Politics doesn’t drive culture but is an expression of cultural change.
With that point of view, we can easily observe that American culture is in a season of great flux. Familiar political categories are deconstructing before our eyes, while new categories are not yet formed.
But let’s not limit our perspectives on change to politics. Corporations, small businesses, educational institutions, nonprofit organizations all are shifting and morphing into something new. Well, at least those who will survive are adapting.
This cultural milieu in which we find ourselves should stir us up in congregations. Is congregational life the one island of stability in this contextual sea change?
For some, the answer is yes.
For others, they remain fixated on the issues and concerns of the last century. They are trying to answer questions no one is asking. Here is where they are investing their collective energies:
1. Holding onto 11 a.m.
These churches somehow still believe their participants need time for milking the cows before driving to worship. Otherwise, they would move away from the most inconvenient time during the weekend to gather for worship.
Changing worship times would disrupt their familiar routines and habits, and we all know that’s the criteria we want to use for making church decisions.
2. Investing in theological nuance.
These churches somehow believe people in our culture are driven by a fear of hell while being fascinated by end-of-time predictions. They invest great energy in reading the tea leaves about end-time events, rather than trusting God with what Jesus said we would never know.
This is just one of the numerous peripheral theological issues of concern from previous centuries for which people inside and outside the church walls do not care.
They are wondering if the Christian story has any power in it to transform the world wherein living people exist.
3. Engaging denominational battles.
After consulting with many denominations who are working to transform themselves toward greater relevance, it’s clear that denominations of the near future will not even resemble what we have known.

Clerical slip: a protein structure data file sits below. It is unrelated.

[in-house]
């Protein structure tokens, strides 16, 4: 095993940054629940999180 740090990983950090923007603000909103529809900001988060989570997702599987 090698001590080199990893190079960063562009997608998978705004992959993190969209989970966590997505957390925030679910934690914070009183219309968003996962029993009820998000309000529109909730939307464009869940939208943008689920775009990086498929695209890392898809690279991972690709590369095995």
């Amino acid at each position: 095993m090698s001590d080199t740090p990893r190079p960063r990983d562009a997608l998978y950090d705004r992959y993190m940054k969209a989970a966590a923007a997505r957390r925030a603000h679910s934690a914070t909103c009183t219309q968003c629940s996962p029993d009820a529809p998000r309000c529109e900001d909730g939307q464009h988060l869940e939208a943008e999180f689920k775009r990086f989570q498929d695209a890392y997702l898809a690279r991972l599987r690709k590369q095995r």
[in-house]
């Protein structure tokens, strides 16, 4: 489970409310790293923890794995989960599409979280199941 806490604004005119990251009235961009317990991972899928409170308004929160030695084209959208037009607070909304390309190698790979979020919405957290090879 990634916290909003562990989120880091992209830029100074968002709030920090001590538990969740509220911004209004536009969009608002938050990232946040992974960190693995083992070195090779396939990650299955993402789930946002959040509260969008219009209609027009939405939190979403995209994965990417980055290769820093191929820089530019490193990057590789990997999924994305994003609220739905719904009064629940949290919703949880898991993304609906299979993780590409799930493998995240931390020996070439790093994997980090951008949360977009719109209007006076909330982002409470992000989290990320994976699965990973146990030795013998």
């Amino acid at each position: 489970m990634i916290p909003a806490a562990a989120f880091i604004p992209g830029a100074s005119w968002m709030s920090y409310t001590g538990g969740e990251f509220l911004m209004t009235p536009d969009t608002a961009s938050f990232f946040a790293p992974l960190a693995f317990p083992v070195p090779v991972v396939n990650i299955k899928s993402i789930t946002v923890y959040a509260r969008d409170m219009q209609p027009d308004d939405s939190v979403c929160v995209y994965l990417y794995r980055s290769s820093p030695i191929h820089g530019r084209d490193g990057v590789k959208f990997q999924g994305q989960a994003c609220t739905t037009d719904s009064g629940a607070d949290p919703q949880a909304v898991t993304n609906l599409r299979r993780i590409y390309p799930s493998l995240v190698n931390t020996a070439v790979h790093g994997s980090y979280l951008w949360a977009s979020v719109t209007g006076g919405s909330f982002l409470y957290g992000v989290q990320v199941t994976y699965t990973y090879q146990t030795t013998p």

Fighting with one another on the denominational battlefield is like tidying up the mulch in the flowerbeds just before the tsunami breaks over the yard.
Besides, the world around us sees those battles as one more example of how the church is squandering resources and focusing on infighting while the world wastes away.
4. Pursuing orthodoxy far more than orthopraxy.
How much study does it take to engage the commission to love God, love others and love ourselves? Pretty simple, right?
Well, if you look at how churches spend their time, we would interpret that the Christian story is meant for studying and observing rather than living. I guess it’s easier to talk about love than to live love.
The world around us needs to see the gospel in action in order to believe it’s anything more than posturing.
5. Defining themselves in opposition.
By promoting what you don’t like or even hate, you are repelling spiritual seekers. It’s time to embrace who you are and what you are about.
Identify what it looks like to embody the way of Jesus and then live it. Lay aside hesitation and political correctness, embracing who you are, making your contribution to this world’s transformation. Be a proactive community of faith with something compelling and beautiful to contribute.
6. Aligning themselves with a political party.
I’ve worshipped at that church. Clearly, they were not welcoming people who held political opinions different than their majority.
It was also clear they were mistaking patriotism for Christian faith, blending the two so perfectly that I could see no distinction between them.
When their political party violated their faith values, the theological gyrations involved in trying to fit their faith into the political party line was hilarious.
All the while the world outside writes off these congregations as pawns of the political system.
So very few of us want to be that church.
We believe living in the way of Jesus Christ is transformational – this world’s best hope. We are caught up in this Christian movement, eager to partner with others who want God’s ways to be actualized on earth as they are in heaven.
So, let’s lay the hesitation, fear and irrelevance aside. Let’s become the invigorated faith communities Jesus Christ calls and inspires us to be.
Mark Tidsworth is president of Pinnacle Leadership Associates. A version of this article first appeared on Pinnacle’s blog and is used with permission. His writings can also be found on his personal blog.
Mark Tidsworth is president of Pinnacle Leadership Associates.